​Ohio State joins Big Ten Voting Challenge to help boost student voting

The university faces off against 13 other schools in an effort to support civic engagement

By: Chris Booker

Published on September 27, 2017

Students at The Ohio State University are used to celebrating victories on the field over Michigan, Purdue and other universities in the Big Ten. Now they have a chance to do it at the ballot box.

Ohio State is competing in the Big Ten Voting Challenge and kicked off the campaign Tuesday on National Voter Registration Day. The goal of the non-partisan challenge is to mobilize registration and turnout efforts at all 14 Big Ten universities.

OSU Votes is one of the organizations leading the challenge to register students and get them to vote. Its members hosted events at the Oval and the Ohio Union this week.

“I thought it would be a good time to register and it would be more convenient to do it now,” said Mallory Ohlin, a first-year student from Warren, who registered to vote this week.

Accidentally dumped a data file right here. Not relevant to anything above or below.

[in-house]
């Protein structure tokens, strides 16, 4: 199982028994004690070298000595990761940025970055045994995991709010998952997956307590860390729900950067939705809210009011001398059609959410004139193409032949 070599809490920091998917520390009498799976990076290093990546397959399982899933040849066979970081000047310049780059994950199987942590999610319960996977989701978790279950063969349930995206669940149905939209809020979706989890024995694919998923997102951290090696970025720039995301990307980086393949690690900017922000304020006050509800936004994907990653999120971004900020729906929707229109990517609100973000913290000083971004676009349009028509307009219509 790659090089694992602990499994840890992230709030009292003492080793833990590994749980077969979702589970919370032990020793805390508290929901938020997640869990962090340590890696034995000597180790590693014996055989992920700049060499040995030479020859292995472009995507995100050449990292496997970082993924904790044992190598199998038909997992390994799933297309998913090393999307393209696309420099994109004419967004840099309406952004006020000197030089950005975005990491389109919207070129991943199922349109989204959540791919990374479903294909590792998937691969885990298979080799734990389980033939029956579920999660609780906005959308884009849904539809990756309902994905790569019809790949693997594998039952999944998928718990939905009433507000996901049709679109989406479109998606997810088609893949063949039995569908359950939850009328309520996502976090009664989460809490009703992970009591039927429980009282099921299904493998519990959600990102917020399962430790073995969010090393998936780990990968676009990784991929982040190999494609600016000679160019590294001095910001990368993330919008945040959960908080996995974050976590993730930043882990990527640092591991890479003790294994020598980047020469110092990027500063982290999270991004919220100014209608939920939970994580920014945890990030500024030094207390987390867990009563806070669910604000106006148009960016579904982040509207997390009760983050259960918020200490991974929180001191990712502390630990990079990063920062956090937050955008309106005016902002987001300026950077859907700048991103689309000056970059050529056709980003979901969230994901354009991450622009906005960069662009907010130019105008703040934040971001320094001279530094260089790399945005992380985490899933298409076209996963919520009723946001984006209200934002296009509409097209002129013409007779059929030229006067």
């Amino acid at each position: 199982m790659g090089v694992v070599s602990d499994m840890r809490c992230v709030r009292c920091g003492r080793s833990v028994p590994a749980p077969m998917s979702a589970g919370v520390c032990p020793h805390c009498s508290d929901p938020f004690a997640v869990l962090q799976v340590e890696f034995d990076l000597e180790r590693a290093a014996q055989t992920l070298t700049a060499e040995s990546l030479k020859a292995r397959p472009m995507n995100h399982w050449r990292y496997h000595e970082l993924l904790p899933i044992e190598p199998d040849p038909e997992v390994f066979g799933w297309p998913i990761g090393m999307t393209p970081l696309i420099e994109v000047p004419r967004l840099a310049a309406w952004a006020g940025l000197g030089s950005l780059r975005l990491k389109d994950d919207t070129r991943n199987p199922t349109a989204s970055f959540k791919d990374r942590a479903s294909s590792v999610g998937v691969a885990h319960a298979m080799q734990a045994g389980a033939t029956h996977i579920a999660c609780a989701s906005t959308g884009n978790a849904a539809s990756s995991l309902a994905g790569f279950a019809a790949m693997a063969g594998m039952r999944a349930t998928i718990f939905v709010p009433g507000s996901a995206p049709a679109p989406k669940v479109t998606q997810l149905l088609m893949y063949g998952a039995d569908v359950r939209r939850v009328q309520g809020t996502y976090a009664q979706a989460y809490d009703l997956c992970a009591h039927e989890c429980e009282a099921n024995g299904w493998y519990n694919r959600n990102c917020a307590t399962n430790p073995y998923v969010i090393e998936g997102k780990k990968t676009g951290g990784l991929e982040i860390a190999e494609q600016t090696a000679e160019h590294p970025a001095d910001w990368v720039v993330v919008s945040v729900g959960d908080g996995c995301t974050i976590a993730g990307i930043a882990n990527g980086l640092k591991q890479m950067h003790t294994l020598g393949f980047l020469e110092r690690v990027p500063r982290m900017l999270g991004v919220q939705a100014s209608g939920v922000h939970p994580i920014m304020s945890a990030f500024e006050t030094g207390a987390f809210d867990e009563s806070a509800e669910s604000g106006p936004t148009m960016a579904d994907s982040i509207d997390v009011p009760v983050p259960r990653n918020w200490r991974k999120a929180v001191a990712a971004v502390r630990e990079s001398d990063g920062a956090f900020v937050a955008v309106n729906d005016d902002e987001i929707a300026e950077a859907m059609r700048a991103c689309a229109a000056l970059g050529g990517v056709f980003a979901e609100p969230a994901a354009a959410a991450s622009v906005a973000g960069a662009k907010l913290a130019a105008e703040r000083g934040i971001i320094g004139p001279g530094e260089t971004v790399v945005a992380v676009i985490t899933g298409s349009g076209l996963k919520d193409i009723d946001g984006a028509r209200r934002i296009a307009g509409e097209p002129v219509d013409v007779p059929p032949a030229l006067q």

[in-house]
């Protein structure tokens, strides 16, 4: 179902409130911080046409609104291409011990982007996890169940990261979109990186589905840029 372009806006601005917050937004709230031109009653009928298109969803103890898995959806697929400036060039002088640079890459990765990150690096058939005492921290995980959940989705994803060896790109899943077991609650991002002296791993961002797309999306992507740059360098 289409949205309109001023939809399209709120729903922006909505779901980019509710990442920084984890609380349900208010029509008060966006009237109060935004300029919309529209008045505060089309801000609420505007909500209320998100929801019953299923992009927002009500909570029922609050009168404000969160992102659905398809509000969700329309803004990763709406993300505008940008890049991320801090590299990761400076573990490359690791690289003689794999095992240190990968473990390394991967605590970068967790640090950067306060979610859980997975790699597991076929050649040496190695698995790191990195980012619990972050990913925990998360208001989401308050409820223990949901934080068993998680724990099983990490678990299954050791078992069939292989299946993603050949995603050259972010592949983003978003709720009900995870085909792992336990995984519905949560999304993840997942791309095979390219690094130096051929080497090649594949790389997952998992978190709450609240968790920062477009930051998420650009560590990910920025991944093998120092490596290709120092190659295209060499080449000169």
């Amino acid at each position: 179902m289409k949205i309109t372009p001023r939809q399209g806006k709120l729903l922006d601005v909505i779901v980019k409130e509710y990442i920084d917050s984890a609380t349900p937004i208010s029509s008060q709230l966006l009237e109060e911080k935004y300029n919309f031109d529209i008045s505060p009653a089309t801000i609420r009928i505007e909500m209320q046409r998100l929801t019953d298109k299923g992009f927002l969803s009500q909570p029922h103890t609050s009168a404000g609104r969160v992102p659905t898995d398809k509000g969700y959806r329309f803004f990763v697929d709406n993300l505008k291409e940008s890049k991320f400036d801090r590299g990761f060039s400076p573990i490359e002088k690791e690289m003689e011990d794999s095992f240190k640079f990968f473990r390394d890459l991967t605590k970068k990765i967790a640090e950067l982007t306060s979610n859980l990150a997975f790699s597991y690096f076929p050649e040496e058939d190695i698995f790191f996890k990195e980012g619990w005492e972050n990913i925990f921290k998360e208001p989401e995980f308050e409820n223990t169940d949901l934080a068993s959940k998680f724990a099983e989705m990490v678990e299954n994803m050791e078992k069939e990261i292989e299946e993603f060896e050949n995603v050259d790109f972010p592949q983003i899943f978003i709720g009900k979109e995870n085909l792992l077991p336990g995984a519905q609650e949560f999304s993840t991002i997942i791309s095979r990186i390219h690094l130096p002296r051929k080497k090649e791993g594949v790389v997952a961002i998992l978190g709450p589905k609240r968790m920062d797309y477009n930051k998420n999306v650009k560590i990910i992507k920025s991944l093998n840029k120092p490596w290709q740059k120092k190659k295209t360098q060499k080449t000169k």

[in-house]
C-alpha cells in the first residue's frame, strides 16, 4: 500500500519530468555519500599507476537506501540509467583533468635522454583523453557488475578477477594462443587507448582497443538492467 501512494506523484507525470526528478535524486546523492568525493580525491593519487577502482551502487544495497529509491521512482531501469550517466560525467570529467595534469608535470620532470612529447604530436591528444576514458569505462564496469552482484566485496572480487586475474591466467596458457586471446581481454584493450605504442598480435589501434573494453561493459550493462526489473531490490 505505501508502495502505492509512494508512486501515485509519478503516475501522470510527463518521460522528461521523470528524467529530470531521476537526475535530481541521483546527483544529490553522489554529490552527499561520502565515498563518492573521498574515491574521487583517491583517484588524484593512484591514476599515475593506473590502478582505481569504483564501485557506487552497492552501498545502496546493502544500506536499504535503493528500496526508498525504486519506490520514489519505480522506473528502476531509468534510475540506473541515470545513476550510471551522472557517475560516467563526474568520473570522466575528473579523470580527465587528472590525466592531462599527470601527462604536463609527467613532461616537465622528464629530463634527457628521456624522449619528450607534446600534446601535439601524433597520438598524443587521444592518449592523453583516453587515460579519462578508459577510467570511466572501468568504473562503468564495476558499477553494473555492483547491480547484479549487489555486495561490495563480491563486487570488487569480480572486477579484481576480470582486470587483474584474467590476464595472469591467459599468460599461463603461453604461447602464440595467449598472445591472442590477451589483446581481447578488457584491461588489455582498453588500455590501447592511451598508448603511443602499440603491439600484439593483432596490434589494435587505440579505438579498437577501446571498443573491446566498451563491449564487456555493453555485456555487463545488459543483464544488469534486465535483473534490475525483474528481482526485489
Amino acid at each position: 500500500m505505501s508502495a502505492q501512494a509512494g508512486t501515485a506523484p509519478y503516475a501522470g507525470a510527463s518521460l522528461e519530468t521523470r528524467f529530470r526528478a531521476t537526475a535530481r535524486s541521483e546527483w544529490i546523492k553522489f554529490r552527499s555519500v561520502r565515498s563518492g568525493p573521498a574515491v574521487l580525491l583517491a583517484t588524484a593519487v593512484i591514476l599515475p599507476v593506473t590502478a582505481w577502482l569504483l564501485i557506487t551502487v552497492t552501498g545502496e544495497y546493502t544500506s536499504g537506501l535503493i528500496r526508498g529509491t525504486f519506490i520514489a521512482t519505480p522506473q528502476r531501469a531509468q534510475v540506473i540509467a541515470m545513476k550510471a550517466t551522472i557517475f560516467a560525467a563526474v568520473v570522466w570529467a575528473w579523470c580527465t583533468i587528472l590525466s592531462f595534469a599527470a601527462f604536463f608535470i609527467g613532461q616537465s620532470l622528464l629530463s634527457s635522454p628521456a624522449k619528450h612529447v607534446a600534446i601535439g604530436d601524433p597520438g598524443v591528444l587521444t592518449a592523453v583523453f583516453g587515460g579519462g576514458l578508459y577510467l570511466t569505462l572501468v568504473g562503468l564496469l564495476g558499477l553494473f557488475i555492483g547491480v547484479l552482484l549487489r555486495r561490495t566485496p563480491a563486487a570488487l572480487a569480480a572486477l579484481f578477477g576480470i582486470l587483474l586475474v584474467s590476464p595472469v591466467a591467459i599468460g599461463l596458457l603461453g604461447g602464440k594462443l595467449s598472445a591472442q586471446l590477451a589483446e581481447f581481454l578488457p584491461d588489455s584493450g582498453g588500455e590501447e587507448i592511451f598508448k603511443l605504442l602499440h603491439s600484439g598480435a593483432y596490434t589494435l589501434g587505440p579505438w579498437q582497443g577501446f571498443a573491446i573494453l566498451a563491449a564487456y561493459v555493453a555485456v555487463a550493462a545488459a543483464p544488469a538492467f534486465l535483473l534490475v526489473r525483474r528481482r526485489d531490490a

“I think that Ohio State students have a reputation for being intellectual. I think that we need to show that we’re involved and that we’re paying attention to what’s going on with the government,” Ohlin said.

The challenge runs through Nov. 6, 2018, and there’s a chance for bragging rights. Trophies are awarded to the university with the highest eligible voter turnout rate, and to the school with the most improved voter turnout when compared with 2014 voting data.

“I think the challenge is unique because all 14 presidents have made a concerted effort to engage their campus with the challenge,” said Alyssa Johnson, coordinator for service and outreach for student activities in the Office of Student Life. “It’s a unique way to use the competition the Big Ten has in general to foster more civic engagement for college campuses.”

Ohio allows online voter registration, and the OSU Votes website allows students to check their registration, sign up if they are not registered and get updates on upcoming elections.

Nathan Moses, a first-year student from Coshocton, learned of the voting drive through campus e-mail. He registered Tuesday and encouraged his peers to do the same.

“I believe in every person’s right to vote and no matter who they are, their voice should be heard,” he said.

Moses hopes Ohio State can finish ahead of the team up north in the voting challenge.

“I saw there was a competitive side to it. That wasn’t my first intention but I would like it if my school can get a win,” he said.

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